The African Centres for Disease Control and Prevention (CDC) yesterday announced an aggressive COVID-19 testing regime dubbed Partnership to Accelerate COVID-19 Testing (Pact) that targets more than one million people starting next week.
By Phyllis Mbanje
John Nkengasong, CDC director, yesterday said Pact was set to address the “big gap” in managing the disease in Africa where most countries have been accused of not testing enough people to effectively manage the spread of the deadly virus.
He said the United Nations Programme on HIV/Aids (UNAids) would be an instrumental partner for an all-stakeholder community mass testing programme, to be anchored on contact tracing.
“We are not resourced that is why we are calling on all stakeholders,” he said.
Nkengasong made a passionate plea for people to comply with lockdown measures in order to arrest the spread of the global pandemic that has so far killed over 135 000 people and afflicted more than two million across the globe since it was discovered in, Wuhan, China last December.
“We have a moral responsibility to contain the disease,” Nkengasong said.
“Every country has guidelines from World Health Organisation (WHO) that specify that a positive mild case should self-isolate at home while the more serious cases are observed at a health facility.”
However the CDC head said WHO guidelines on their own would not be enough to guarantee effective isolation, but a personal decision to protect the next person and contain the spread.
He admitted the difficulty in striking a balance between ensuring livelihoods and health.
“We find ourselves between a hard place and a rock” he said.
To date Zimbabwe has recorded 23 cases with 10 of them recorded in Bulawayo, the new hotspot in the country.
Harare, which recorded the first case on March 20, has eight cases.
The country has so far tested only 716 people due to resource constraints, but on Wednesday government announced an ambitious plan to test over 1 000 people a day to reach the 33 000 mark by the end of the month.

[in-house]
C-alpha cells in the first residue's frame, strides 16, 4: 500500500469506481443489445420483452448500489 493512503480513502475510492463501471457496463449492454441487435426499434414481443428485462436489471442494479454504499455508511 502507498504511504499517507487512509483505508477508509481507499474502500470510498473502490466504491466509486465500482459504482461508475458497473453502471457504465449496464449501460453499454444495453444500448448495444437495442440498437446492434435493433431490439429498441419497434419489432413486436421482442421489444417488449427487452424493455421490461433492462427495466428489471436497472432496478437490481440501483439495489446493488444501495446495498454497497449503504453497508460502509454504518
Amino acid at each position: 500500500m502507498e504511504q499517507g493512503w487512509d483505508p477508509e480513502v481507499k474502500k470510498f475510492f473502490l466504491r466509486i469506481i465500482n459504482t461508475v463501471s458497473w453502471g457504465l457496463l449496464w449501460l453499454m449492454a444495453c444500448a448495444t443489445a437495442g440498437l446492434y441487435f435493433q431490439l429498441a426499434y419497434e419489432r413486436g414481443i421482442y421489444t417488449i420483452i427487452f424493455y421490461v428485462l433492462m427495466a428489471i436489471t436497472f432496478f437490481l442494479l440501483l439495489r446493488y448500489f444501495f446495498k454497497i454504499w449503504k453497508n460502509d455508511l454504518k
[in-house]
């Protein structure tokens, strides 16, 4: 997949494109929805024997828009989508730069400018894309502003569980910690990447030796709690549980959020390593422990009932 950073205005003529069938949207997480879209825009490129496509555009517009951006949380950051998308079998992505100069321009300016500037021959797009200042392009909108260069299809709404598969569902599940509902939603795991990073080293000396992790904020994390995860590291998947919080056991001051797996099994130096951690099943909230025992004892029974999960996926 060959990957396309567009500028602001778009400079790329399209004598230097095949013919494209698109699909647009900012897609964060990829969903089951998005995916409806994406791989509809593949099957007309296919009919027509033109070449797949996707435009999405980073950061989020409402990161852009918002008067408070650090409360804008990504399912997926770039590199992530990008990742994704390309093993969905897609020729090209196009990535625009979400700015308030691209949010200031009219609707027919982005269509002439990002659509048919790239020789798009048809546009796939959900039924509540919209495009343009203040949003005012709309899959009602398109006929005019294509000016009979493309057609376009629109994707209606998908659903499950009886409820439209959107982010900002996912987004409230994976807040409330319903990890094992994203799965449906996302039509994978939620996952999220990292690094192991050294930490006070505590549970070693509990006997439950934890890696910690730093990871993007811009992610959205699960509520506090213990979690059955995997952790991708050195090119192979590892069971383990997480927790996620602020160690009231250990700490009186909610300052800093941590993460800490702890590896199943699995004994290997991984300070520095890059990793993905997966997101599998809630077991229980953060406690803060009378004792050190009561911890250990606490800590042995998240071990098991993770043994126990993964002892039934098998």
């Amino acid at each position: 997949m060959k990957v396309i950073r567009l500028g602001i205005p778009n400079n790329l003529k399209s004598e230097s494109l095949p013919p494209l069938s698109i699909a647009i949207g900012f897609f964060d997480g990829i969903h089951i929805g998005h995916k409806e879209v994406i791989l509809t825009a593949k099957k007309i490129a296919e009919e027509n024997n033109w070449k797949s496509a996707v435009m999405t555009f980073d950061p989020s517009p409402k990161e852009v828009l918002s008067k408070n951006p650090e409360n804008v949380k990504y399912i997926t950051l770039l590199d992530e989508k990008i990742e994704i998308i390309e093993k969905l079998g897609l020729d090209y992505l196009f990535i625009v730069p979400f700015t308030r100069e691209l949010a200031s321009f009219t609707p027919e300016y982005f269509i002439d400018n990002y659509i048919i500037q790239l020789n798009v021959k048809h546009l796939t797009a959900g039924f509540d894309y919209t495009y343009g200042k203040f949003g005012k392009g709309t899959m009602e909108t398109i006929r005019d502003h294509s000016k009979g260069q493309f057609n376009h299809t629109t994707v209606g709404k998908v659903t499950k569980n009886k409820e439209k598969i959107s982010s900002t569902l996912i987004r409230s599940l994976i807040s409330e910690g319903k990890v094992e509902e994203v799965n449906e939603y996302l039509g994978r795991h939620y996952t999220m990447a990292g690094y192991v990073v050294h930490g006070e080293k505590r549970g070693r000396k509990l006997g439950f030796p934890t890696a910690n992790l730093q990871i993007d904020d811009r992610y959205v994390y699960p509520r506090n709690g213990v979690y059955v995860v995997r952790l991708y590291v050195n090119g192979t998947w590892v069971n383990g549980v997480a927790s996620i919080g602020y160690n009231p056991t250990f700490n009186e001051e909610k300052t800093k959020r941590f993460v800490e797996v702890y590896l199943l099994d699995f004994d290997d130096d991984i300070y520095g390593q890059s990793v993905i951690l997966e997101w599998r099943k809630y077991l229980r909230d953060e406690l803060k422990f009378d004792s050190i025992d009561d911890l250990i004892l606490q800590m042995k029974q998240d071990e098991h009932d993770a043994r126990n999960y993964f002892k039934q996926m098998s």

South Africa, with over 2 500 confirmed cases and 34 deaths, has tested over 80 000 people and is intensifying mass testing to complement its national 21-day lockdown, which has been extended by a further 14 days.
Africa needs over 15 million tests on its population of 1,3 billion people within the next six months to be able to manage the pandemic, according to CDC.
The continent has so far recorded more than 17 000 cases with South Africa, Egypt and Algeria the hotspots of the virus.
On lockdowns, Nkengasong said the restrictive measures were uncomfortable but necessary.
“The long-term gain is incomparable,” he said.
He, however, urged security members to desist from being heavy handed when dealing with people.
“They (security personnel) should observe human rights,” he added.
He also called for the protection of health workers and other frontline workers through the provision of personal protective equipment.
“It would be a big disaster if they are not protected,” he observed.
In partnership with WHO and World Food Programme, CDC is in the process of supporting the distribution of the second batch of a shipment of medical supplies largely from the Jack Ma Foundation, owned by Jack Ma, a Chinese billionaire.
“I have seen people incorrectly wearing masks, as well as opting for medical ones only. This should be stopped because it will deplete the resources for health workers. Other types of masks can be used in place of the medical masks,” he said.